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In March 2013, the French minister for higher education and research, Geneviève Fioraso, presented a bill for a new Higher Education and Research law to the Council of Ministers, in order to loosen linguistic shackles of French universities and to increase the attractiveness of France for international students.
The new law, known as loi d'orientation E.S.R., aims at reforming legislation passed in June 2000, under which the language of instruction, examinations and concours, as well as for dissertations and theses, is French, except in clearly defined cases such as the teaching of foreign languages and cultures, or classes taught by visiting foreign academics. Schools specially set up for students of foreign nationality, as well as institutions providing international education, are also not subject to this requirement.
The E.S.R., which allows French universities to teach in foreign languages, contains a set of measures aiming for France to open up to Europe and internationally. Two of these measures are the development of student and researcher mobility through the promotion of courses with periods of study and work abroad, and the authorisation of foreign language classes in public and private institutions, on condition they are provided under an agreement with a foreign or international institution, or benefiting from European funding.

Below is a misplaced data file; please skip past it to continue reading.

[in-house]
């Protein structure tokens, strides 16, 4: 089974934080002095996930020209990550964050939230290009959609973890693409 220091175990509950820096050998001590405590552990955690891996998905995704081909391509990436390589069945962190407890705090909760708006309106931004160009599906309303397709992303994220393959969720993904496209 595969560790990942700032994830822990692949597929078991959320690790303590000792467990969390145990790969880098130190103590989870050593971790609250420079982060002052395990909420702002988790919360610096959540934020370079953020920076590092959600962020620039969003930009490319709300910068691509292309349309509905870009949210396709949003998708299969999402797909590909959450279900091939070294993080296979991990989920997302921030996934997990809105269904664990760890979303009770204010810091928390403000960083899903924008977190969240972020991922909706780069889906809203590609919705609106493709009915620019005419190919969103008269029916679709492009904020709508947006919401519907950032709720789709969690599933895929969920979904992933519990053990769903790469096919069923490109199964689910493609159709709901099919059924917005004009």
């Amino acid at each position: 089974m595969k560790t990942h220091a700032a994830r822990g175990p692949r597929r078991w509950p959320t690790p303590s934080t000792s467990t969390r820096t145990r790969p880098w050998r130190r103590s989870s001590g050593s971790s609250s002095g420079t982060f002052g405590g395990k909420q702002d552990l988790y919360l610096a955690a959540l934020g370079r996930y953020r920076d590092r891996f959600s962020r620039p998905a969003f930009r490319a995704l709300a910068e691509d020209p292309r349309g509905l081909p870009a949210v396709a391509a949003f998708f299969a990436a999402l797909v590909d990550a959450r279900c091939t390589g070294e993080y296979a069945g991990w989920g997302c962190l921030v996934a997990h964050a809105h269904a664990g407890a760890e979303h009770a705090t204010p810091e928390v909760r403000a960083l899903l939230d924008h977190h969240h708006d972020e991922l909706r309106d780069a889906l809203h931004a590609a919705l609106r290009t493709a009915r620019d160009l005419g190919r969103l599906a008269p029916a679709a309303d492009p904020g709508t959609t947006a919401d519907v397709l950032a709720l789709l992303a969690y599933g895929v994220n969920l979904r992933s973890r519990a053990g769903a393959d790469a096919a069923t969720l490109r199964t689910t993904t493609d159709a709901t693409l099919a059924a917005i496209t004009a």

The E.S.R. has come in for the heaviest criticism, especially by the Académie Française (the constitutional guardian of the French language) and the Union Populaire Républicaine (UPR), a right-wing political party. Although many agree on the language barrier being a strong impediment to attracting international students, the fear of a marginalisation of the French language remains. Some courses risk being taught solely in English and thus penalise French-speaking students. Also, foreign students attending English classes in France might well return to their home country without having learnt the French language.